Search of the Defendants' Jacket after his Arrest required Suppression Of Evidence
The Court reviewed the suppression hearing which established that Officer William Svenstrup ("Svenstrup") and his partner responded to a call of a suspicious person. It was alleged that the perpetrator, our Defendant, was trying to steal from women's purses. The perpetrator placed his hands inside the jacket, the officers demanded that he remove his hands, a stuggle ensued and the Defendant was subdued. The jacket fell off the Defendant in the struggle and was on the police automobile after the Defendant was placed in handcuffs. The officers searched teh jacket pockets and found drugs and a box cutter. Upon this finding, they returned the jacket to the Defendant.
"[A]ll warrantless searches presumptively are unreasonable per se," and, "[w]here a warrant has not been obtained, it is the People who have the burden of overcoming" this presumption of unreasonableness (People v. Hodge, 44 NY2d 553, 557 ). As the Court of Appeals recently reiterated in Jimenez (22 NY3d at 717), the People must satisfy two separate requirements to justify a warrantless search of a container incident to arrest. "The first imposes spatial and temporal limitations to ensure that the search is not significantly divorced in time or place from the arrest" (Jimenez, 22 NY3d at 721 [internal quotation marks omitted]; see Gokey, 60 NY2d at 312 [item searched must be within the immediate control or grabbable area of the suspect]). The second requires the People to demonstrate the presence of exigent circumstances (Jimenez, 22 NY3d at 722). The Court of Appeals has recognized two interests underlying the exigency requirement: the safety of the public and the arresting officer, and the protection of evidence from destruction or concealment (id. at 722).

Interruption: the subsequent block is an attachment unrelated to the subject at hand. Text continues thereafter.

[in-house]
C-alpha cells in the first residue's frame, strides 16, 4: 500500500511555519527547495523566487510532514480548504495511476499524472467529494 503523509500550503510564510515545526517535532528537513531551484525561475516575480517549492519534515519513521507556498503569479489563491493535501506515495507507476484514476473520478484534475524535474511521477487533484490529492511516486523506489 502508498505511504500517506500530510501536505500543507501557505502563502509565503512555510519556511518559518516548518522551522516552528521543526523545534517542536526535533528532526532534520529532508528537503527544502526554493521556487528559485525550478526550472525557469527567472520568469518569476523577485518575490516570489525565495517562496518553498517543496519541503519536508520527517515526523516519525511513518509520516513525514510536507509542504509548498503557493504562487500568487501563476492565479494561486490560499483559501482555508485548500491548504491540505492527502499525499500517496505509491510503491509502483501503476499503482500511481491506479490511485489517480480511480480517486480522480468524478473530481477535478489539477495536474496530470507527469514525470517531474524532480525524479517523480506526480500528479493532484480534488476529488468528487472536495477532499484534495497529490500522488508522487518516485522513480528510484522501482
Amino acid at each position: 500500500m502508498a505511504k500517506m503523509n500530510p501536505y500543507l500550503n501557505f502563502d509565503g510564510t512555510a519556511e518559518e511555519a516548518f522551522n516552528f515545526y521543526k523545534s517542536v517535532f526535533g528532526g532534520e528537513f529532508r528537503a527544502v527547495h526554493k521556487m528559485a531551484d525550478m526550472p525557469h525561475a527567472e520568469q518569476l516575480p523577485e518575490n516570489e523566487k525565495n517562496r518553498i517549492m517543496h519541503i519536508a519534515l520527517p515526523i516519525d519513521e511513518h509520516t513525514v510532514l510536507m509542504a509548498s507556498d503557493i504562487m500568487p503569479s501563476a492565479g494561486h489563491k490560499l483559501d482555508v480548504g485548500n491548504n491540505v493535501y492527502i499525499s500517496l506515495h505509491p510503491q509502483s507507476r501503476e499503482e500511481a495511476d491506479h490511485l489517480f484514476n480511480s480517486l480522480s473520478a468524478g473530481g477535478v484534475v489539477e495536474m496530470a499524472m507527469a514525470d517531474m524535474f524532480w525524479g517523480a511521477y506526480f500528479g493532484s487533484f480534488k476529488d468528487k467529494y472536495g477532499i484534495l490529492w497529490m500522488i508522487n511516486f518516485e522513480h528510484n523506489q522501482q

The Court uses the Jiminez case as a guideline. The arrest became key in Jiminez and here as to whether the property, obviously seperated from the Defendant after his or her arrest, was within the 'grabbable' area at the time of the search. Here, Defendant was sitting handcuffed inside a police car while the jacket lie on the trunk of the automobile. The Court holds that "the jacket had been reduced to the exclusive control of the police and there was no reasonable possibility that defendant could have reached it (see People v. Thompson, 118 AD3d 922, 923 [2d Dept 2014] [search of backpack not justified where the defendant was secured and the backpack was not within his immediate control]; People v. Diaz, 107 AD3d 401 [1st Dept 2013], lv dismissed 22 NY3d 996  [search of backpack unlawful because the defendant was handcuffed at the time of the search and it was no longer in his control]; People v. Julio, 245 AD2d 158 [1st Dept 1997], lv denied 91 NY2d 942  [search of bag unlawful where it was in the exclusive control of the police and the defendant was unable to reach it because he was handcuffed and surrounded by police officers).
Further, the Court finds that the people fail to establish exigent circumstances justifying a warrantless search. The Dissent argues otherwise, discussing the potential danger that necessitated such a search to which the majority responds "The fact that defendant was handcuffed in the police car and multiple officers were at the scene is minimized by the dissenting Justice who would uphold the search even though defendant had been subdued and no longer had access to the jacket."
Conclusion: "We conclude that, at the time of the search, the jacket was not within defendant's grabbable area, and there were no exigent circumstances justifying a warrantless search of the jacket incident to arrest (see People v. Jimenez, 22 NY3d 717 ; People v. Gokey, 60 NY2d 309 ). The dissent's contention that our decision will endanger the police and public is unsupported by the record, and cannot be reconciled with controlling precedent."
The case is The People v. Morales, 91809, NYLJ 1202717844124, at 1 (App. Div., 1st, Decided February 10, 2015)